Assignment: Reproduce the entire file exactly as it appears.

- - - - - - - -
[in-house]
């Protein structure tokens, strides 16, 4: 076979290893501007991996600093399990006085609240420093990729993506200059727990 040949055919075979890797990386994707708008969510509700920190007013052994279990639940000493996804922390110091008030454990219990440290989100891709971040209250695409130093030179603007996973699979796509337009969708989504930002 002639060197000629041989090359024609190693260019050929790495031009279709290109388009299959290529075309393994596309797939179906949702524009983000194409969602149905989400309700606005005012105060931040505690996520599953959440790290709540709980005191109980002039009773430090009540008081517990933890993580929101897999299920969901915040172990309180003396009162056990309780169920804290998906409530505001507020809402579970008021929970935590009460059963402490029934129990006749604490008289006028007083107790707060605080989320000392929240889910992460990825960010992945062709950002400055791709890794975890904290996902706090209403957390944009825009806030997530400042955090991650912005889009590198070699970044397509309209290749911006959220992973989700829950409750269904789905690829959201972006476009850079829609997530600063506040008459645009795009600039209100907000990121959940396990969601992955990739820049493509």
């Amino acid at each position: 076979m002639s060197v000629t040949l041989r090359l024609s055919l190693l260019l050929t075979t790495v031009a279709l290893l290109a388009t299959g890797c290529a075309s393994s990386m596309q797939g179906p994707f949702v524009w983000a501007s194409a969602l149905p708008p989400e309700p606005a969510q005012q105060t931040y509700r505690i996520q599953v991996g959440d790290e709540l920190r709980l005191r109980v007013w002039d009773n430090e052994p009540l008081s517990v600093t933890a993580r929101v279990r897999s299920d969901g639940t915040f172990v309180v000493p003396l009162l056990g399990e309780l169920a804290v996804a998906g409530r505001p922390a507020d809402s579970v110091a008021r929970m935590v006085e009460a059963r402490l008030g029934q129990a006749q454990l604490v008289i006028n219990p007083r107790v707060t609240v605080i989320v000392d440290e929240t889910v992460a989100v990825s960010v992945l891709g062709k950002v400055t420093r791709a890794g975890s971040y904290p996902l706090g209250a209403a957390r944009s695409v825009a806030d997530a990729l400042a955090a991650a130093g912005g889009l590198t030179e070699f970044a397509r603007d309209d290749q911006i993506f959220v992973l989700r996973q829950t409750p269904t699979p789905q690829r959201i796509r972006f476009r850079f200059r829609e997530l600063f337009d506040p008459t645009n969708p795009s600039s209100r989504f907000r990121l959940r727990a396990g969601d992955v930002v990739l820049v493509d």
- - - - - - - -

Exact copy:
[in-house]
């Protein structure tokens, strides 16, 4: 076979290893501007991996600093399990006085609240420093990729993506200059727990 040949055919075979890797990386994707708008969510509700920190007013052994279990639940000493996804922390110091008030454990219990440290989100891709971040209250695409130093030179603007996973699979796509337009969708989504930002 002639060197000629041989090359024609190693260019050929790495031009279709290109388009299959290529075309393994596309797939179906949702524009983000194409969602149905989400309700606005005012105060931040505690996520599953959440790290709540709980005191109980002039009773430090009540008081517990933890993580929101897999299920969901915040172990309180003396009162056990309780169920804290998906409530505001507020809402579970008021929970935590009460059963402490029934129990006749604490008289006028007083107790707060605080989320000392929240889910992460990825960010992945062709950002400055791709890794975890904290996902706090209403957390944009825009806030997530400042955090991650912005889009590198070699970044397509309209290749911006959220992973989700829950409750269904789905690829959201972006476009850079829609997530600063506040008459645009795009600039209100907000990121959940396990969601992955990739820049493509």
């Amino acid at each position: 076979m002639s060197v000629t040949l041989r090359l024609s055919l190693l260019l050929t075979t790495v031009a279709l290893l290109a388009t299959g890797c290529a075309s393994s990386m596309q797939g179906p994707f949702v524009w983000a501007s194409a969602l149905p708008p989400e309700p606005a969510q005012q105060t931040y509700r505690i996520q599953v991996g959440d790290e709540l920190r709980l005191r109980v007013w002039d009773n430090e052994p009540l008081s517990v600093t933890a993580r929101v279990r897999s299920d969901g639940t915040f172990v309180v000493p003396l009162l056990g399990e309780l169920a804290v996804a998906g409530r505001p922390a507020d809402s579970v110091a008021r929970m935590v006085e009460a059963r402490l008030g029934q129990a006749q454990l604490v008289i006028n219990p007083r107790v707060t609240v605080i989320v000392d440290e929240t889910v992460a989100v990825s960010v992945l891709g062709k950002v400055t420093r791709a890794g975890s971040y904290p996902l706090g209250a209403a957390r944009s695409v825009a806030d997530a990729l400042a955090a991650a130093g912005g889009l590198t030179e070699f970044a397509r603007d309209d290749q911006i993506f959220v992973l989700r996973q829950t409750p269904t699979p789905q690829r959201i796509r972006f476009r850079f200059r829609e997530l600063f337009d506040p008459t645009n969708p795009s600039s209100r989504f907000r990121l959940r727990a396990g969601d992955v930002v990739l820049v493509d």